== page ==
My two younger sisters came with us as we drove out to see the place, which was about 45 minutes east of where my little farm was. As we followed the directions, using a gazetteer to help negotiate the crazy backwoods rural roads, things started looking a little familiar. Then, as we turned onto the road where his address was located, it all came swirling back to me- I had bought three of my La Mancha goats from a family on this very road 2 years previously! We passed their place and saw their goats grazing in the pasture by the road, this was surely a very good sign. As we drove up the hills, we found the address and in the driveway stood a sawhorse with a for-sale sign.
They were very warm and welcoming, and I could see that they were excited as we were. They showed us the land, and took us on a hike around the path they maintained around the perimeter of the property. We kept looking at each other with disbelief. It was 39 acres of paradise- rolling hills, some flat meadows, groves of majestic oak, birch, popple, willow and maple around the edges. There were multiple vistas which just took our breath away. After living on 1.8 acres surrounded by suburbia, this place was blowing my mind. It was very private, simply enormous, very diverse and still rather wild. Wildflowers dotted the grassy meadows, 2 ancient oaks rose up overlooking a steep, north facing gully. There were mature apple trees growing all over the place. We were told this parcel used to be a farm over 20 years ago before they had purchased it, with cattle pastured in the gully and the flat areas being cultivated for crops. We asked what he was looking for pricewise, and whether he was in a contract with a realtor. The price was reasonable, and he told us he had planned to call the realtor the very next day, right before I’d called him. It all seemed so serendipitous, and a little too good to be true. What was wrong with this place?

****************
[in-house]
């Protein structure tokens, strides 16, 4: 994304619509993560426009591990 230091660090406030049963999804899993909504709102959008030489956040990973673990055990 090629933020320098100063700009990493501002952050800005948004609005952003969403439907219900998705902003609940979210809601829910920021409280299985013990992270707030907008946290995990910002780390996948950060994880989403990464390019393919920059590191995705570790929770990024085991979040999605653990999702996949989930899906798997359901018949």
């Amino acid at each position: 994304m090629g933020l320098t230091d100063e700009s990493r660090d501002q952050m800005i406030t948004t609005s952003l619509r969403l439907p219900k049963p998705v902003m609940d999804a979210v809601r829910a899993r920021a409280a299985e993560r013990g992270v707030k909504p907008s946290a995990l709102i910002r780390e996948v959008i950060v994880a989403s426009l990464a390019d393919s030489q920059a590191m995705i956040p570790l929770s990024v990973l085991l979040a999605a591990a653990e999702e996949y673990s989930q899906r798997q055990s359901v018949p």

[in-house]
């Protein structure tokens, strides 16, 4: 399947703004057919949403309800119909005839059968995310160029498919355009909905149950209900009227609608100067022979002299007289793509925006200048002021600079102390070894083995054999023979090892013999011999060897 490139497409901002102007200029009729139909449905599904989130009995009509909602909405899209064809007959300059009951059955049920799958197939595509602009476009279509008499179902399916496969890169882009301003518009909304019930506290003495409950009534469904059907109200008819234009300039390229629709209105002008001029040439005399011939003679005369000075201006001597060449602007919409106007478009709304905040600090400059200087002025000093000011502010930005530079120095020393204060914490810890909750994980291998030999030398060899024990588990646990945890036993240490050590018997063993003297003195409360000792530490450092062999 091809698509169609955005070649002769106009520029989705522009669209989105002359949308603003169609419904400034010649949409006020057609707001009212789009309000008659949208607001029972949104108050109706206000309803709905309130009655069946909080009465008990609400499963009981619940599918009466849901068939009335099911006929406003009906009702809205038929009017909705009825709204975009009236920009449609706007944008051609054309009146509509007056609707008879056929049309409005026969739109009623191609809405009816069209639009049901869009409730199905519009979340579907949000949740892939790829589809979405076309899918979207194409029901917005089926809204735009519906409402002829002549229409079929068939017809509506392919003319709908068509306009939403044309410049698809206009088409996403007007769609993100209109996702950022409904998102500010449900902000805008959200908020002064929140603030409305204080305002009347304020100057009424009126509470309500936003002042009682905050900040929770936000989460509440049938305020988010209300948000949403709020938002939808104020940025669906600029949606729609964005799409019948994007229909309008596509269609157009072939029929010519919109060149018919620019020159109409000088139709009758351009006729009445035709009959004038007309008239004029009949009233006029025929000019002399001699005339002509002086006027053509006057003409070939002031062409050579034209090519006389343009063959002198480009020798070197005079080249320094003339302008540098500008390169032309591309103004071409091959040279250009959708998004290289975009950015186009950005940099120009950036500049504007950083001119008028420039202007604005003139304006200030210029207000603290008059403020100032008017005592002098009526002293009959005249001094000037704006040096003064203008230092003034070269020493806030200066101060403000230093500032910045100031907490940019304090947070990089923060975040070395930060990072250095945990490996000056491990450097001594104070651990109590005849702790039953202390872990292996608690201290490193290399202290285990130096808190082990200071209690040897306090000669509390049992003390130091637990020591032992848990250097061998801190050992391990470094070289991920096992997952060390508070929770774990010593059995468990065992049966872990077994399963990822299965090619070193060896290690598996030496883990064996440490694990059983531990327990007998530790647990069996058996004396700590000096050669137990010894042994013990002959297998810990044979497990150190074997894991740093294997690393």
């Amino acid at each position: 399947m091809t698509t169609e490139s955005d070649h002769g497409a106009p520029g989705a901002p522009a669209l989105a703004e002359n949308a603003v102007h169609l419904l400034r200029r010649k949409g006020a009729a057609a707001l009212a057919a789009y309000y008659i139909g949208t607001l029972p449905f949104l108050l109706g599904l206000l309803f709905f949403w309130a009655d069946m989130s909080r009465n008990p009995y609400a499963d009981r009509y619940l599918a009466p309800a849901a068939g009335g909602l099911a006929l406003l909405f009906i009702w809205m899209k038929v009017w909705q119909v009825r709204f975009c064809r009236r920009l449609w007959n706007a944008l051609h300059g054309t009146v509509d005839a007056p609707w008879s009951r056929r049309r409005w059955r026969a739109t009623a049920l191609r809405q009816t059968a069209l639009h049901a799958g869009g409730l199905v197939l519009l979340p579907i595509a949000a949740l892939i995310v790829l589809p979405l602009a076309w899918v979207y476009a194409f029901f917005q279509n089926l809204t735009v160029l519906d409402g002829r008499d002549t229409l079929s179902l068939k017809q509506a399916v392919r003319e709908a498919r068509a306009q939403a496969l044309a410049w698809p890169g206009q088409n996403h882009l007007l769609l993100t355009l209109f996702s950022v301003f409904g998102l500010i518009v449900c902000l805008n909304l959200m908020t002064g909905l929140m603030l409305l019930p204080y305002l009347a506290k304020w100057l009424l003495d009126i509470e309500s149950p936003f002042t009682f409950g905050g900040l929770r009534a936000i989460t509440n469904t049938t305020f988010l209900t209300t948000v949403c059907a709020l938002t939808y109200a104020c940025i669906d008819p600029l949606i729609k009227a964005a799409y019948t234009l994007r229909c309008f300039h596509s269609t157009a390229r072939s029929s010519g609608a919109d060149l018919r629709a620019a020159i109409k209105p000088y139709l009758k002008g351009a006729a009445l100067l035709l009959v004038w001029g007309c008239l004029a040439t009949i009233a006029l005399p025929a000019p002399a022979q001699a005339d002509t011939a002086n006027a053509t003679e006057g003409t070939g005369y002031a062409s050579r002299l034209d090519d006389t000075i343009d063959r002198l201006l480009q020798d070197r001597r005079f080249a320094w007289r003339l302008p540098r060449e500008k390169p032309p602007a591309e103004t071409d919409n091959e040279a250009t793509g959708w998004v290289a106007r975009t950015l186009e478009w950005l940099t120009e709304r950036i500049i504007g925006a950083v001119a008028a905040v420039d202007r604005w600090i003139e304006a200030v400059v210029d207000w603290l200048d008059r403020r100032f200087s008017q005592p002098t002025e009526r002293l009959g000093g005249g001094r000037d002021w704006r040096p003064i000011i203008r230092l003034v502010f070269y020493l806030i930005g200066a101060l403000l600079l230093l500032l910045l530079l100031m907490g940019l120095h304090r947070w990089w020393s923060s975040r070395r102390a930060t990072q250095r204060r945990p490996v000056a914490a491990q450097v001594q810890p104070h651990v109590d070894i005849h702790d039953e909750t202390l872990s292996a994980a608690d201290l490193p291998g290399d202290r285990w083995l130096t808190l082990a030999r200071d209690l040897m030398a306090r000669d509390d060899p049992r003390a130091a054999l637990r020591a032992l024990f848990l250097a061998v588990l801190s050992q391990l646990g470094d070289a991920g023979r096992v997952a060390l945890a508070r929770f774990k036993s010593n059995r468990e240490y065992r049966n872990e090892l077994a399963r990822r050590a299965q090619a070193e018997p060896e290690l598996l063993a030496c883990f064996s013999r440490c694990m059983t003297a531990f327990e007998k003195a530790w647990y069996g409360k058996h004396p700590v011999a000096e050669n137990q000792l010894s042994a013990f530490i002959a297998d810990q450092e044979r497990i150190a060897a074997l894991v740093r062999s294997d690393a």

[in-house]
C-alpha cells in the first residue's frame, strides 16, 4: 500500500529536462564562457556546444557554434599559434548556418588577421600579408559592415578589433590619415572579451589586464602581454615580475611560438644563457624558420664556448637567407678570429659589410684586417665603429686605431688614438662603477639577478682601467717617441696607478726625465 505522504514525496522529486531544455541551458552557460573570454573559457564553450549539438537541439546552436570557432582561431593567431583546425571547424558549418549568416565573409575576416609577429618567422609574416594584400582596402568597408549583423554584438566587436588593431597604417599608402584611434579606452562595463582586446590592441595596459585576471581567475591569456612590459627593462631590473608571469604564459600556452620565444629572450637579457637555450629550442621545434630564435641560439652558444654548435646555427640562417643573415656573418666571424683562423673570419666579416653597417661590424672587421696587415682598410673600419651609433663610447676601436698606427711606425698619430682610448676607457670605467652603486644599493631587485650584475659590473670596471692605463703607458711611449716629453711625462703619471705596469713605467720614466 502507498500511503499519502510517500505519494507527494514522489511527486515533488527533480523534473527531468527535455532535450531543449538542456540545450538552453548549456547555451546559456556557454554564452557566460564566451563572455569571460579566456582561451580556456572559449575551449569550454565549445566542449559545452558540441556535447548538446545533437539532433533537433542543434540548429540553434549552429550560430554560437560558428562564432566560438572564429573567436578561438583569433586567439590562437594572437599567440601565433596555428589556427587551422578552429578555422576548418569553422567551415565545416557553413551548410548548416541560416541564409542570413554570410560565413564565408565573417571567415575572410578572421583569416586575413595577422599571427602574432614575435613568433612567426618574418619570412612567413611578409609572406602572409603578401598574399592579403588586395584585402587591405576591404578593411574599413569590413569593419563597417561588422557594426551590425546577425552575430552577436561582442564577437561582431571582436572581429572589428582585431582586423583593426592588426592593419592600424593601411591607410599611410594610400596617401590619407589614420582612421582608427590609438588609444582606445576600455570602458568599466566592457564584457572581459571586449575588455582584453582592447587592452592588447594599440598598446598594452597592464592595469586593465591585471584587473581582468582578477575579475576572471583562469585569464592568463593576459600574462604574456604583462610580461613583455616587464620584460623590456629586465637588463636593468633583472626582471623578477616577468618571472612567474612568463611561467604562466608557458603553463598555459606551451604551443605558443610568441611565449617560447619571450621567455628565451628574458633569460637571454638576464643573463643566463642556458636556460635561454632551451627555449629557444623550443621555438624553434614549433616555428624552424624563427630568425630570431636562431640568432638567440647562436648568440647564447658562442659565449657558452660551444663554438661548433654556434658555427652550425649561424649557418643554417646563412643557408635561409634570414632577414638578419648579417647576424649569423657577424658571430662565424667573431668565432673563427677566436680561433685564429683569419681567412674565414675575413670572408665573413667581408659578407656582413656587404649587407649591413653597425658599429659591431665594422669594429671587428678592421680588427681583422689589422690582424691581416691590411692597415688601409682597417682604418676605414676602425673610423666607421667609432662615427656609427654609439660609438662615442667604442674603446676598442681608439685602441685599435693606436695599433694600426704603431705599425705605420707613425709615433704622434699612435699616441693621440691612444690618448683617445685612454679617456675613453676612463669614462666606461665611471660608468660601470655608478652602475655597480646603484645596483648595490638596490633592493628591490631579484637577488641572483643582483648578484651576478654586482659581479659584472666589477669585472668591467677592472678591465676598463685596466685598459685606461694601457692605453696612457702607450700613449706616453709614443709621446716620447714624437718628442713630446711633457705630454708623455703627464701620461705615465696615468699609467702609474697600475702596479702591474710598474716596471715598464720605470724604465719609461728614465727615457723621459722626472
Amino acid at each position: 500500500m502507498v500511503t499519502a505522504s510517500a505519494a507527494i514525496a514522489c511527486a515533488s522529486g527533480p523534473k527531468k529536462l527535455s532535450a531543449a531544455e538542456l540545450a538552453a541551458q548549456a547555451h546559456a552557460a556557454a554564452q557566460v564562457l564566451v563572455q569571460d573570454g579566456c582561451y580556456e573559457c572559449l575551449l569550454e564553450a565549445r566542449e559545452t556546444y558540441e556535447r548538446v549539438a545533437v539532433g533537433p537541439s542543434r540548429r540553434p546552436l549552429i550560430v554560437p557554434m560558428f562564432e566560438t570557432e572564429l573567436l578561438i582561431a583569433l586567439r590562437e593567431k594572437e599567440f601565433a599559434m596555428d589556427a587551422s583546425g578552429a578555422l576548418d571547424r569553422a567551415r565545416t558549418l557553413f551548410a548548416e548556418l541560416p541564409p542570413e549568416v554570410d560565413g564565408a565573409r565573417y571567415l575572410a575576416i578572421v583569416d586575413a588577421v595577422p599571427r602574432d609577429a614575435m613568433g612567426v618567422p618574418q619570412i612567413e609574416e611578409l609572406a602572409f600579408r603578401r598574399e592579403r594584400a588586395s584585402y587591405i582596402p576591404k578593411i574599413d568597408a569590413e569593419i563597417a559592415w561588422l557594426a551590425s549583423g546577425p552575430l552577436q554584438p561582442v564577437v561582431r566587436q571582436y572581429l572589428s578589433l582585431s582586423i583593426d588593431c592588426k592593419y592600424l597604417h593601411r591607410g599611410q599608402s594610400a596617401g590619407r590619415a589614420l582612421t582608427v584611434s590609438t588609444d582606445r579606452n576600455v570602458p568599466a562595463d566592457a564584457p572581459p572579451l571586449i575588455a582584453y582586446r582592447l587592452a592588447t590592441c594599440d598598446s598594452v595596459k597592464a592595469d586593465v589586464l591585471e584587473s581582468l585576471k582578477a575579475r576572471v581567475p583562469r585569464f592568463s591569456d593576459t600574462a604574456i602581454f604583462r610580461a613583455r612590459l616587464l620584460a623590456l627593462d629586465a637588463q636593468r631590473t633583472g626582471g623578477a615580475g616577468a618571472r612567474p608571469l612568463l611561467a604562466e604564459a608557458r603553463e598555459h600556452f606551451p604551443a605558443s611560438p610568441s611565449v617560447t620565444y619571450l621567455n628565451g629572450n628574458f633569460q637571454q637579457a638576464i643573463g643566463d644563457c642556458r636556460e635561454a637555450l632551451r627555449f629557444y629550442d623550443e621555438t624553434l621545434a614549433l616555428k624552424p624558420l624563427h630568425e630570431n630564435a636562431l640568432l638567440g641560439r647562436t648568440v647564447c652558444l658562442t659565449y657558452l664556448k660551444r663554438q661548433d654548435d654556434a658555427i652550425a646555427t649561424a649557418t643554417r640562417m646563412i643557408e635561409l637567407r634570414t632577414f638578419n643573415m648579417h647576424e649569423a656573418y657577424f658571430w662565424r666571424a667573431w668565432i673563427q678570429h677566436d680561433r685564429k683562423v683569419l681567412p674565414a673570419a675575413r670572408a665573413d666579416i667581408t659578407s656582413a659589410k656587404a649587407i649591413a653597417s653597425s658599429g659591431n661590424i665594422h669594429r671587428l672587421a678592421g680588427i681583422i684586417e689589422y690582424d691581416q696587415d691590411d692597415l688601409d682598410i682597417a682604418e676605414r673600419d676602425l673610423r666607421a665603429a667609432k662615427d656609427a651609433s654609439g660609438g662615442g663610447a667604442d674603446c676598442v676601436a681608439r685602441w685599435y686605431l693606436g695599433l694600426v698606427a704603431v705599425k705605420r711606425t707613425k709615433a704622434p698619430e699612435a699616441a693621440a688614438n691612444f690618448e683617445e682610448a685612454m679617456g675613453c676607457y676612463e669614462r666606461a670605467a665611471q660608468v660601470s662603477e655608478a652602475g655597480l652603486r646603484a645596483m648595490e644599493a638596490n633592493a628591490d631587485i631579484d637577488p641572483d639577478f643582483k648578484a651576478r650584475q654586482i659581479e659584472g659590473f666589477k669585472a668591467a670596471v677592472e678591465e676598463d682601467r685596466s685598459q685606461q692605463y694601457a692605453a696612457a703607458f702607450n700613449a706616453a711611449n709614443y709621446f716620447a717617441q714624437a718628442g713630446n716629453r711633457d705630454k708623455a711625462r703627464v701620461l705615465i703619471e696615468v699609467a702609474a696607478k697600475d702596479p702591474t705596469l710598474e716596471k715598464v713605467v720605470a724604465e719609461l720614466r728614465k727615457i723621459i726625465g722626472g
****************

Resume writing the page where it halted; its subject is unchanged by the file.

Well, we went into the house, and it was cramped, and pretty ramshackle, but not too bad. It’s hard to look at a house being lived in with open eyes, and they had several cats that added an rather undesireable odor to the indoor ambiance. The original part of the house had been built around 1910 as a tar-paper shack, and then added onto as the years went by. The whole house had a bit of a lean to it, and it was obvious house maintenance hadn’t been a priority. But the land, oh the land, was simply gorgeous. We went home to think about it.
A week later we returned to walk the land again, and they started us on the path going through a whole other area that we’d missed the first time- about an acre of dark green forest covered with 200 foot tall pines. They had been planted as a school project in the 1930’s by the children who’d lived in the house and went to school right next door. Pretty wild. We walked the perimeter path around the land again, this time on our own. We felt sure about our being led here, it was beyond our wildest dreams. Even though the house was kind of a downgrade, and there was no farmy infrastructure in place to use, this place was a beautiful blank slate that we could afford.
We had to talk with them a bit more about the details, and also we wanted to share with them our farm dreams for this magical land. As they looked through our business plan, the wife said she was getting goosebumps. We talked about the state of the house and when we might be able to schedule a home inspector’s visit before we made an official offer. He admitted there were some problems, and also that he’d not ever had the septic tank pumped out. In 20 years! So, he said, they’d decided that if we skipped the inspection, they would lower the price by $5,000. The total price, even for just the acreage, made this offer irresistible. We primarily loved the land, not the house, anyways. And at least we’d have somewhere to live, with a well and electric in place. We said we’d get in touch with a real estate attorney to start working through the process of buying our dream farm.